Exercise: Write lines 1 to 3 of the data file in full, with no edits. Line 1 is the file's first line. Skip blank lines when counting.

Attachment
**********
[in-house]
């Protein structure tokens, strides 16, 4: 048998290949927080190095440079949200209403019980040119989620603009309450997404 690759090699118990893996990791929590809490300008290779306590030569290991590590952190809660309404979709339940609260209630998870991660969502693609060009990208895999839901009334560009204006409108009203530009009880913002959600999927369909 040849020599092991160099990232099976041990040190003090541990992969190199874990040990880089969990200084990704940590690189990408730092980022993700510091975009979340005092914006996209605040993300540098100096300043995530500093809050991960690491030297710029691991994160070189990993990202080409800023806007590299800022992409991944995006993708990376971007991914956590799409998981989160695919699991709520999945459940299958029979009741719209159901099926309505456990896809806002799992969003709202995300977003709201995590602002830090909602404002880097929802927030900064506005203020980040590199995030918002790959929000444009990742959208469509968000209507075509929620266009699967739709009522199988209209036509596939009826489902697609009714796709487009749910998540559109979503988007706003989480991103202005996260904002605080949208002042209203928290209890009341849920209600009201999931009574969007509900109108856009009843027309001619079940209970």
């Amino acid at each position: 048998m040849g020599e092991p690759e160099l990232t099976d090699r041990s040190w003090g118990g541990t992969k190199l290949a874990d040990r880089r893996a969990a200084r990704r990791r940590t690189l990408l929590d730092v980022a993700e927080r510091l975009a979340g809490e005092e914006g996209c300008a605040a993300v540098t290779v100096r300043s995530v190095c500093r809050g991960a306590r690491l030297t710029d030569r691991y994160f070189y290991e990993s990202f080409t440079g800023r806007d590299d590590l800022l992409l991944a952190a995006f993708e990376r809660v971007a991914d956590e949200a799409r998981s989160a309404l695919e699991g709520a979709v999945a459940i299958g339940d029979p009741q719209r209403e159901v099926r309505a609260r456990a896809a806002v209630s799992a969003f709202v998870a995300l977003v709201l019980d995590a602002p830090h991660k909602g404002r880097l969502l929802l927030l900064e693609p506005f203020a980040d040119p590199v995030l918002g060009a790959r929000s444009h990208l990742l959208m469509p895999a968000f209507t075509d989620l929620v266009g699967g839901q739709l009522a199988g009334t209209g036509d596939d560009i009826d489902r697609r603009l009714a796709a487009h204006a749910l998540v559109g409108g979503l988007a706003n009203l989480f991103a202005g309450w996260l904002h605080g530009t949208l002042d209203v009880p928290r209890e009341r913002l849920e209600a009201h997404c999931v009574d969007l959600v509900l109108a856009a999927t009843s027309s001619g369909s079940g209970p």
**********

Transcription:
[in-house]
């Protein structure tokens, strides 16, 4: 048998290949927080190095440079949200209403019980040119989620603009309450997404 690759090699118990893996990791929590809490300008290779306590030569290991590590952190809660309404979709339940609260209630998870991660969502693609060009990208895999839901009334560009204006409108009203530009009880913002959600999927369909 040849020599092991160099990232099976041990040190003090541990992969190199874990040990880089969990200084990704940590690189990408730092980022993700510091975009979340005092914006996209605040993300540098100096300043995530500093809050991960690491030297710029691991994160070189990993990202080409800023806007590299800022992409991944995006993708990376971007991914956590799409998981989160695919699991709520999945459940299958029979009741719209159901099926309505456990896809806002799992969003709202995300977003709201995590602002830090909602404002880097929802927030900064506005203020980040590199995030918002790959929000444009990742959208469509968000209507075509929620266009699967739709009522199988209209036509596939009826489902697609009714796709487009749910998540559109979503988007706003989480991103202005996260904002605080949208002042209203928290209890009341849920209600009201999931009574969007509900109108856009009843027309001619079940209970």
């Amino acid at each position: 048998m040849g020599e092991p690759e160099l990232t099976d090699r041990s040190w003090g118990g541990t992969k190199l290949a874990d040990r880089r893996a969990a200084r990704r990791r940590t690189l990408l929590d730092v980022a993700e927080r510091l975009a979340g809490e005092e914006g996209c300008a605040a993300v540098t290779v100096r300043s995530v190095c500093r809050g991960a306590r690491l030297t710029d030569r691991y994160f070189y290991e990993s990202f080409t440079g800023r806007d590299d590590l800022l992409l991944a952190a995006f993708e990376r809660v971007a991914d956590e949200a799409r998981s989160a309404l695919e699991g709520a979709v999945a459940i299958g339940d029979p009741q719209r209403e159901v099926r309505a609260r456990a896809a806002v209630s799992a969003f709202v998870a995300l977003v709201l019980d995590a602002p830090h991660k909602g404002r880097l969502l929802l927030l900064e693609p506005f203020a980040d040119p590199v995030l918002g060009a790959r929000s444009h990208l990742l959208m469509p895999a968000f209507t075509d989620l929620v266009g699967g839901q739709l009522a199988g009334t209209g036509d596939d560009i009826d489902r697609r603009l009714a796709a487009h204006a749910l998540v559109g409108g979503l988007a706003n009203l989480f991103a202005g309450w996260l904002h605080g530009t949208l002042d209203v009880p928290r209890e009341r913002l849920e209600a009201h997404c999931v009574d969007l959600v509900l109108a856009a999927t009843s027309s001619g369909s079940g209970p």